The key to having a successful, numbers-driven, goal-oriented sales team is having an effective leader. In fact, a recent study found that sixty-nine percent of salespeople who exceeded their annual sales goals rated their sales manager as being excellent or above average. So how is it that these sales leaders motivate their teams to success? There are a few key strategies that they consistently employ to lead their sales teams to achieving more.
Provide Visionary Leadership
Successful sales leaders provide clear and definitive leadership by setting a higher-level, big picture vision and direction. They focus on the “why” in addition to the “how” when working with their teams. The sales leader must convey the organization’s vision to his or her sales team, and from that derive a vision specific to the team. Then, of course, the leader has to consistently be the exemplar of that vision, because the team will be watching.
Many sales leaders have climbed the rungs of the sales ladder themselves, coming up through the ranks as a top sales performer and then to a leadership position. One challenge they may experience is that though they were great sellers on their own, they haven’t quite gotten what it means to be a sales leader. They must learn to coach and develop talent on their sales teams without focusing on the role they know – super seller who closes sales. While the sales world is numbers-driven by nature, a successful sales leader must find the balance between pushing for numbers and fostering the development of skills needed to meet those goals. It comes down to the whole “if you give a man a fish,” versus “if you teach a man to fish” mentality. Great leaders are the ones who teach their teams to fish. Some great way to develop talent is to team the team how to achieve collective sales.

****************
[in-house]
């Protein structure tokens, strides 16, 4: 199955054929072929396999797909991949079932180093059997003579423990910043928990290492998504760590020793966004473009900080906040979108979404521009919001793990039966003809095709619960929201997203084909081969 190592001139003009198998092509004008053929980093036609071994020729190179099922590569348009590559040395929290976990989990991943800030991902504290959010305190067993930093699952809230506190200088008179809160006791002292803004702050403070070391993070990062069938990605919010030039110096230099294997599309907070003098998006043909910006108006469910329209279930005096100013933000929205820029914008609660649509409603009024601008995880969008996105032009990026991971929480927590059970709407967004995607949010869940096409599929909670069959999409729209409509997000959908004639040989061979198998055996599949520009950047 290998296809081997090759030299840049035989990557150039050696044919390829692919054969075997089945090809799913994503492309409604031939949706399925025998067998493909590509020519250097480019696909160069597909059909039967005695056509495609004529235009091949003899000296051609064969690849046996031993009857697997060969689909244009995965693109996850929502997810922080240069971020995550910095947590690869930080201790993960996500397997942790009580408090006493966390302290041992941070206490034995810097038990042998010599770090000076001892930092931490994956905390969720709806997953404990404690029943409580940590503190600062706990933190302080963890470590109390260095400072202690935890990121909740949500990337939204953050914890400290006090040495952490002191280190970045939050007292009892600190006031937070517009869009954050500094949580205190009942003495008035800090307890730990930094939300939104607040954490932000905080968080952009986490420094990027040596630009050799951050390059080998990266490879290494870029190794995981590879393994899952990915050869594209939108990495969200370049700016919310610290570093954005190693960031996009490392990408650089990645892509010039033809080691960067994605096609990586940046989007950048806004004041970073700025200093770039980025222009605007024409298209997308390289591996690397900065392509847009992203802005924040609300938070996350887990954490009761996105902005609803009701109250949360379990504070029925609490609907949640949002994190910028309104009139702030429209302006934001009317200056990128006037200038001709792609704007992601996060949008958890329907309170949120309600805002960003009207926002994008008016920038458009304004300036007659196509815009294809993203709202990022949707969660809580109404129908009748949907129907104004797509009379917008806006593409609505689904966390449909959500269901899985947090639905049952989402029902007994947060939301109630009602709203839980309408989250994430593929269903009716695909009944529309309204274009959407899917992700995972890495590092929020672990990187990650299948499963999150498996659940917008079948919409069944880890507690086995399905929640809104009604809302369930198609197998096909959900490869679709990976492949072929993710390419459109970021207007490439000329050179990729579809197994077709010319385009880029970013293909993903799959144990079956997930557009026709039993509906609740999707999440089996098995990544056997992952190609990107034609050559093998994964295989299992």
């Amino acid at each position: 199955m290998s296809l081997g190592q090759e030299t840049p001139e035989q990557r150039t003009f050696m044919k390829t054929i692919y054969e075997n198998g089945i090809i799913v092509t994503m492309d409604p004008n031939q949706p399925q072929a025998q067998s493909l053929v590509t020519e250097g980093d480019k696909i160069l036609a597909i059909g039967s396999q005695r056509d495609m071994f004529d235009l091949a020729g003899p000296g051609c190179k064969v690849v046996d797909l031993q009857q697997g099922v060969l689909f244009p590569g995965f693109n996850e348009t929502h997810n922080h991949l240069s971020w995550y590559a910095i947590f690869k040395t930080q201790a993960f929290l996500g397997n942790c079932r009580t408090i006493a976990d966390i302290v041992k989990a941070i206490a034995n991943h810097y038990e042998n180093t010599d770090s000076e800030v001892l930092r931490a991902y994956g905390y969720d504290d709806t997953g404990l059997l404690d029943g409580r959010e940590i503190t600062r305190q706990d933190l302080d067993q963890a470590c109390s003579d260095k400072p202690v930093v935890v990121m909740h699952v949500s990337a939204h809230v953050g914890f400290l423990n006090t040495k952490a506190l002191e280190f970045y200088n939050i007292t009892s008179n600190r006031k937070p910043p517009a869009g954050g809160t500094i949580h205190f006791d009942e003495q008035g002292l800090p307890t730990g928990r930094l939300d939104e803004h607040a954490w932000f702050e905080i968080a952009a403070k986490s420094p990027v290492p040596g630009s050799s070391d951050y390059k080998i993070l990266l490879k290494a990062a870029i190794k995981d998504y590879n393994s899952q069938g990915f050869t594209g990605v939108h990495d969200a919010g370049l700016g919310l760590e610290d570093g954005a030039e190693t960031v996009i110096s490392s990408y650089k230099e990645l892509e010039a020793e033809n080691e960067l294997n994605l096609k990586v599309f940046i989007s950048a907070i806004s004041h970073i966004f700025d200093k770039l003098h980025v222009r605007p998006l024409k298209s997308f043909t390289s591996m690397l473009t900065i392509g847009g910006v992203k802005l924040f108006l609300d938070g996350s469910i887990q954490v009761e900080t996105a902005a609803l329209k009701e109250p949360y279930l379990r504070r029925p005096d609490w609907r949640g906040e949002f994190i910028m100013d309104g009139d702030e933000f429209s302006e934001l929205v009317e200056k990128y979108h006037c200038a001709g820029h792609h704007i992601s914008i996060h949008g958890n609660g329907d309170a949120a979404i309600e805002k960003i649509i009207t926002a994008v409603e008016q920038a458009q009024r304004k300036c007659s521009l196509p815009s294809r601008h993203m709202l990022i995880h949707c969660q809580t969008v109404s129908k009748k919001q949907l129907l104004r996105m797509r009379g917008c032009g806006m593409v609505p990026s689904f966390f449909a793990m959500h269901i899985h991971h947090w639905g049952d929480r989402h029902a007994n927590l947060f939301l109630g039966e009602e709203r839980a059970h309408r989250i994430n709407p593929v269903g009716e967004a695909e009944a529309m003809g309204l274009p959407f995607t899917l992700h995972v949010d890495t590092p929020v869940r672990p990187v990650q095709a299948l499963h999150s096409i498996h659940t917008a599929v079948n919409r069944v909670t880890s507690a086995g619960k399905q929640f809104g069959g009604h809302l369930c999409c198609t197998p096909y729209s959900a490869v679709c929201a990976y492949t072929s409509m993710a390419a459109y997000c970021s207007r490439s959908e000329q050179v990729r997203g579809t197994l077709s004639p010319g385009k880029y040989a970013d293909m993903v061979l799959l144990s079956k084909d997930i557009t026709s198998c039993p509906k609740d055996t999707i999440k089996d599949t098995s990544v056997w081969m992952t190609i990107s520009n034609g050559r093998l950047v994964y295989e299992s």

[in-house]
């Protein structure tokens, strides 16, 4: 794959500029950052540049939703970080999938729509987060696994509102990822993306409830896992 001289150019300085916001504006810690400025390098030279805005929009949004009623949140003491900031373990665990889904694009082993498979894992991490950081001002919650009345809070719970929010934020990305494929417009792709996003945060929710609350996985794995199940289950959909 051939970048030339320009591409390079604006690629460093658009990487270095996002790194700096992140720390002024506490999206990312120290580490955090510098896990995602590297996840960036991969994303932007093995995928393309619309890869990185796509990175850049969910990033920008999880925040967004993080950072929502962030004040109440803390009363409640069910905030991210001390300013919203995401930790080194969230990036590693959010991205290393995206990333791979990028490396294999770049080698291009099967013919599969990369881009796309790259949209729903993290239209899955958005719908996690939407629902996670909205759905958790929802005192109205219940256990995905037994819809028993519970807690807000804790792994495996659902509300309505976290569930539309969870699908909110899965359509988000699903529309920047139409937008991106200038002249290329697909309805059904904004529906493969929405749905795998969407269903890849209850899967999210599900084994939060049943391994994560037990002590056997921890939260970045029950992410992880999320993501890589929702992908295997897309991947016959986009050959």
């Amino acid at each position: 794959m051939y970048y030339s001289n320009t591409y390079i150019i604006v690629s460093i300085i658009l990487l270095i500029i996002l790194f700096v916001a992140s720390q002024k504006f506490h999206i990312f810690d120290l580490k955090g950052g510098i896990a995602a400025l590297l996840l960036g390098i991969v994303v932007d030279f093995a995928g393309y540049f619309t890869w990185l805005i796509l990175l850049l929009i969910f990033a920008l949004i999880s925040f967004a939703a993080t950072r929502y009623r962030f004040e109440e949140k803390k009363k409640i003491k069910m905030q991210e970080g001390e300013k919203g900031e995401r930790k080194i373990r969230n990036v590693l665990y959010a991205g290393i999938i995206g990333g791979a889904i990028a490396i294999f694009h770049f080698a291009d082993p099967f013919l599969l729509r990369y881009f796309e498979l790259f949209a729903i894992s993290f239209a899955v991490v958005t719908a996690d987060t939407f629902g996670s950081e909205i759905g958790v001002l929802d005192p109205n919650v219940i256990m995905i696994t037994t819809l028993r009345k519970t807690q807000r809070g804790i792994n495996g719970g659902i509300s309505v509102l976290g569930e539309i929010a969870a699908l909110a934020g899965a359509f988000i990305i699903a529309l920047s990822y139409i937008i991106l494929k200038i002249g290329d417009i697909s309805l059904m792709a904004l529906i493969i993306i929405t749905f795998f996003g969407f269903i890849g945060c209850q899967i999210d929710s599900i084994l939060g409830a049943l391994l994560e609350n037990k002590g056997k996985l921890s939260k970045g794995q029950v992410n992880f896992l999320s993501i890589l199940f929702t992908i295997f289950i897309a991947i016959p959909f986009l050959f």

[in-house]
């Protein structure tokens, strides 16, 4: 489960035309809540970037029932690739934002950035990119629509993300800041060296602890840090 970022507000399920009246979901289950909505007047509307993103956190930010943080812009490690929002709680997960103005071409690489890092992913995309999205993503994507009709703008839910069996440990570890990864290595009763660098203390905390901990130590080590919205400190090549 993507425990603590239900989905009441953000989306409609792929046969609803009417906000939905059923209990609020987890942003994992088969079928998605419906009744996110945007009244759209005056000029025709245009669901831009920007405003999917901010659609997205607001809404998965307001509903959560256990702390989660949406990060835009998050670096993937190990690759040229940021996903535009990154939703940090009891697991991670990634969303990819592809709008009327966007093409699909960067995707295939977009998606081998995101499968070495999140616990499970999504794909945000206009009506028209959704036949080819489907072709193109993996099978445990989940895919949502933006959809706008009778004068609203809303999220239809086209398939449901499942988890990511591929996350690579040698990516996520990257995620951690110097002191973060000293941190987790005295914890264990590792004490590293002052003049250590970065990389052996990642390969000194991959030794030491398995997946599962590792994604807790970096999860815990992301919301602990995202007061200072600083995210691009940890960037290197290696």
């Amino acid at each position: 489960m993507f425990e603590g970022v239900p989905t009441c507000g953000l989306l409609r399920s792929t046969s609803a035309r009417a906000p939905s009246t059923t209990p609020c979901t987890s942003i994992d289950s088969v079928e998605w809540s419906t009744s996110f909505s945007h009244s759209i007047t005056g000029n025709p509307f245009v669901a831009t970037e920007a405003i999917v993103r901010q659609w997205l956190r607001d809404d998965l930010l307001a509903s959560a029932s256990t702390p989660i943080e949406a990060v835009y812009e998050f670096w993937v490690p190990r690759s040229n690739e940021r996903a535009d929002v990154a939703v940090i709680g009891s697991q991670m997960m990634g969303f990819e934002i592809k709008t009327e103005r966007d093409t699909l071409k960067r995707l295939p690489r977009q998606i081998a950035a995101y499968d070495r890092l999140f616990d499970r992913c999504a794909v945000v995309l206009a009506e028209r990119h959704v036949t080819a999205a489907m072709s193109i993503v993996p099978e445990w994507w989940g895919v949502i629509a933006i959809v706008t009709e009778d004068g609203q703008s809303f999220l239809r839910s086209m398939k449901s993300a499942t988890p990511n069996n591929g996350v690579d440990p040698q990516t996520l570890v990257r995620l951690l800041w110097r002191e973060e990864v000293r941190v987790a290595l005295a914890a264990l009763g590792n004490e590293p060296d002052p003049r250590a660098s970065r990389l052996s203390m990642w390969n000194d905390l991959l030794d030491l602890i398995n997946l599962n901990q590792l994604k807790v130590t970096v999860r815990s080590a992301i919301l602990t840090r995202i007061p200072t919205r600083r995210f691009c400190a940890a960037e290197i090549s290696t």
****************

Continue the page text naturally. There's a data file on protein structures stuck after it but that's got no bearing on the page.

Adapt Coaching Techniques
Effective sales leaders understand that not everyone achieves sales success the same way. There isn’t a one-size-fits-all coaching style that will work for every sales team member. Thus, sales leaders have to be able to adapt their coaching style to best suit each individual. This means taking the time to learn what it is that makes each team member successful, and nurturing that aspect. It also means that coaching must be individualized and not always directed toward the group as a whole. Team your team how to effectively use a sales pipeline crm. When a sales leader is able to adapt his or her coaching style to meet each individual, then the team as a whole will perform better, not just the team members who respond well to one specific type of coaching.
Express Gratitude and Offer Recognition
Thank you’s and attaboy’s (or girls) go a long way in motivating people to continue to perform well. While most sales environments have some system of recognition (a quarterly, bi-annual, or yearly ceremony, for example) where top sales performers are acknowledged, a successful sales leader will learn to incorporate gratitude for the sales team into his or her routine much more frequently – both individually and as a group. In general, salespeople crave feedback, so expressing gratitude as positive reinforcement of things well-done encourages continued motivation. To put it simply, salespeople who don’t feel appreciated don’t perform as well as those who do. Gratitude and recognition don’t cost anything and they go a long way in creating stellar sales teams.
Leading a sales team to their highest potential is crucial to the success of every business, and being an effective, successful sales leader requires taking on several critical roles: super seller, visionary, coach, strategist and business leader. It’s no easy task, but when it is done right, everyone in the organization wins.